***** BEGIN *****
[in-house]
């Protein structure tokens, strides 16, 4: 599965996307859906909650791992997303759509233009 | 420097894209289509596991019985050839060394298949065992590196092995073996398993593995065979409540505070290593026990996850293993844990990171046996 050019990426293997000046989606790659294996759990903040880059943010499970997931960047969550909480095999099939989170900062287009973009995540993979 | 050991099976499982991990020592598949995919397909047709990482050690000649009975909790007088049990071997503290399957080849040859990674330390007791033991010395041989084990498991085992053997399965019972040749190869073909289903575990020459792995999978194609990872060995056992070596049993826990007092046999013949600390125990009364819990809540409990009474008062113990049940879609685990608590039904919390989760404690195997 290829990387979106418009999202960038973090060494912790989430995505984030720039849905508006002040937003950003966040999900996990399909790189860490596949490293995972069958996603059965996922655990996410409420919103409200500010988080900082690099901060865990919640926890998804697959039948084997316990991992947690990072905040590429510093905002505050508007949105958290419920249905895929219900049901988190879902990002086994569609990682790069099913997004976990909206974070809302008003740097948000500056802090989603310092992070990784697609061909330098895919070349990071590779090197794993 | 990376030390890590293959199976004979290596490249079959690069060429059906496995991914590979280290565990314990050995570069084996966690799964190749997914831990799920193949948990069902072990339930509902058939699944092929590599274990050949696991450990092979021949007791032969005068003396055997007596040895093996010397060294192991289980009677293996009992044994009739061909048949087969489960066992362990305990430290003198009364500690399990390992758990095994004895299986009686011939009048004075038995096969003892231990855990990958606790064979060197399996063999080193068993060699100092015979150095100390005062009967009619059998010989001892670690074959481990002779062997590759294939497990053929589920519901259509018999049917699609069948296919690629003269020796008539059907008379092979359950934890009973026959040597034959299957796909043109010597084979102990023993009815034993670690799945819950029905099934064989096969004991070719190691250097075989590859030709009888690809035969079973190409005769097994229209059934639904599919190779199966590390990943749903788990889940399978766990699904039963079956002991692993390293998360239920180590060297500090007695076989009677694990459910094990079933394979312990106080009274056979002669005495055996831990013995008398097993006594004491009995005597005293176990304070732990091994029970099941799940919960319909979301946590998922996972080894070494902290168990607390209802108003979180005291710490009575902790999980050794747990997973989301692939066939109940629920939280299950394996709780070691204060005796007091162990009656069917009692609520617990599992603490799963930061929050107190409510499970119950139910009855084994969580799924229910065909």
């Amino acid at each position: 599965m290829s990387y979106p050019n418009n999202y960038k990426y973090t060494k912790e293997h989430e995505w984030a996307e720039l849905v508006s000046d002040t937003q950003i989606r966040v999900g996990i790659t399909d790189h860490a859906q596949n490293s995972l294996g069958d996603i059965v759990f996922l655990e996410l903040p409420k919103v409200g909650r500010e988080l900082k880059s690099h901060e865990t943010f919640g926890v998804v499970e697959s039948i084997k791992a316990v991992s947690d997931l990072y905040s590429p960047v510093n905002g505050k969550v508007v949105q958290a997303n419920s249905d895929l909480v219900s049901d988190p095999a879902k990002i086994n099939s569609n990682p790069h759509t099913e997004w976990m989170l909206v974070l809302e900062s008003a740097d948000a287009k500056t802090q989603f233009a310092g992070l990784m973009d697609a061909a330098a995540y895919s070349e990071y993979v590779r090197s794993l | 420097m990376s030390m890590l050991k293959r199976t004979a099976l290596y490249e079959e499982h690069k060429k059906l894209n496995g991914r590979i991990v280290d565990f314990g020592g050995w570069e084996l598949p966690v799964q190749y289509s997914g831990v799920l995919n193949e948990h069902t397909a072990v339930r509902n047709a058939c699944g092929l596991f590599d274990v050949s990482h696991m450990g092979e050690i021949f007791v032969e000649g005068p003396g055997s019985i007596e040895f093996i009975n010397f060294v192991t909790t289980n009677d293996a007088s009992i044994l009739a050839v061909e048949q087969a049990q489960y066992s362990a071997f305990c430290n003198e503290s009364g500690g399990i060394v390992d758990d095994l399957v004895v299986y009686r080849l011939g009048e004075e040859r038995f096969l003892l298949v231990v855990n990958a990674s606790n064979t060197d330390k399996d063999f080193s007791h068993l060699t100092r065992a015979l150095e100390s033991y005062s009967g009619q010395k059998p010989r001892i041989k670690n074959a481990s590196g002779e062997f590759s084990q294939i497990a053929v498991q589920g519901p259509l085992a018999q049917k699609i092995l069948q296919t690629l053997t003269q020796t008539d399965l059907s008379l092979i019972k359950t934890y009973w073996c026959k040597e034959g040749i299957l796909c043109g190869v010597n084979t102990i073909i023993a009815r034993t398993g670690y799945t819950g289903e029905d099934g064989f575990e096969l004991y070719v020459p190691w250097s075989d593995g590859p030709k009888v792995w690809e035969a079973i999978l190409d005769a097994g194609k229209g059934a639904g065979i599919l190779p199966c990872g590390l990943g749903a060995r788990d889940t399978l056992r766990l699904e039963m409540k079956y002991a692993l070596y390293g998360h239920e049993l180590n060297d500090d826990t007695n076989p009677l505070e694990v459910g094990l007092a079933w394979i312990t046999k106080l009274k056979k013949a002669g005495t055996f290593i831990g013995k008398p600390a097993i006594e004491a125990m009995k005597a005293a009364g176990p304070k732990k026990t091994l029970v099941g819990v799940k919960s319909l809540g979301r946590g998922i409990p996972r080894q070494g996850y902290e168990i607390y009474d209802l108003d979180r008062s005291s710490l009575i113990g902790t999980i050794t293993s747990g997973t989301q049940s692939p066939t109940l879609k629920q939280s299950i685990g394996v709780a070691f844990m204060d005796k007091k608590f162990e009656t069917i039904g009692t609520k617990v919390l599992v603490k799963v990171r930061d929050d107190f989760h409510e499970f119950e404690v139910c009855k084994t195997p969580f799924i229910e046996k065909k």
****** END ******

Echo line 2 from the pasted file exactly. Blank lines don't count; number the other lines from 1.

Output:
């Protein structure tokens, strides 16, 4: 599965996307859906909650791992997303759509233009 | 420097894209289509596991019985050839060394298949065992590196092995073996398993593995065979409540505070290593026990996850293993844990990171046996 050019990426293997000046989606790659294996759990903040880059943010499970997931960047969550909480095999099939989170900062287009973009995540993979 | 050991099976499982991990020592598949995919397909047709990482050690000649009975909790007088049990071997503290399957080849040859990674330390007791033991010395041989084990498991085992053997399965019972040749190869073909289903575990020459792995999978194609990872060995056992070596049993826990007092046999013949600390125990009364819990809540409990009474008062113990049940879609685990608590039904919390989760404690195997 290829990387979106418009999202960038973090060494912790989430995505984030720039849905508006002040937003950003966040999900996990399909790189860490596949490293995972069958996603059965996922655990996410409420919103409200500010988080900082690099901060865990919640926890998804697959039948084997316990991992947690990072905040590429510093905002505050508007949105958290419920249905895929219900049901988190879902990002086994569609990682790069099913997004976990909206974070809302008003740097948000500056802090989603310092992070990784697609061909330098895919070349990071590779090197794993 | 990376030390890590293959199976004979290596490249079959690069060429059906496995991914590979280290565990314990050995570069084996966690799964190749997914831990799920193949948990069902072990339930509902058939699944092929590599274990050949696991450990092979021949007791032969005068003396055997007596040895093996010397060294192991289980009677293996009992044994009739061909048949087969489960066992362990305990430290003198009364500690399990390992758990095994004895299986009686011939009048004075038995096969003892231990855990990958606790064979060197399996063999080193068993060699100092015979150095100390005062009967009619059998010989001892670690074959481990002779062997590759294939497990053929589920519901259509018999049917699609069948296919690629003269020796008539059907008379092979359950934890009973026959040597034959299957796909043109010597084979102990023993009815034993670690799945819950029905099934064989096969004991070719190691250097075989590859030709009888690809035969079973190409005769097994229209059934639904599919190779199966590390990943749903788990889940399978766990699904039963079956002991692993390293998360239920180590060297500090007695076989009677694990459910094990079933394979312990106080009274056979002669005495055996831990013995008398097993006594004491009995005597005293176990304070732990091994029970099941799940919960319909979301946590998922996972080894070494902290168990607390209802108003979180005291710490009575902790999980050794747990997973989301692939066939109940629920939280299950394996709780070691204060005796007091162990009656069917009692609520617990599992603490799963930061929050107190409510499970119950139910009855084994969580799924229910065909």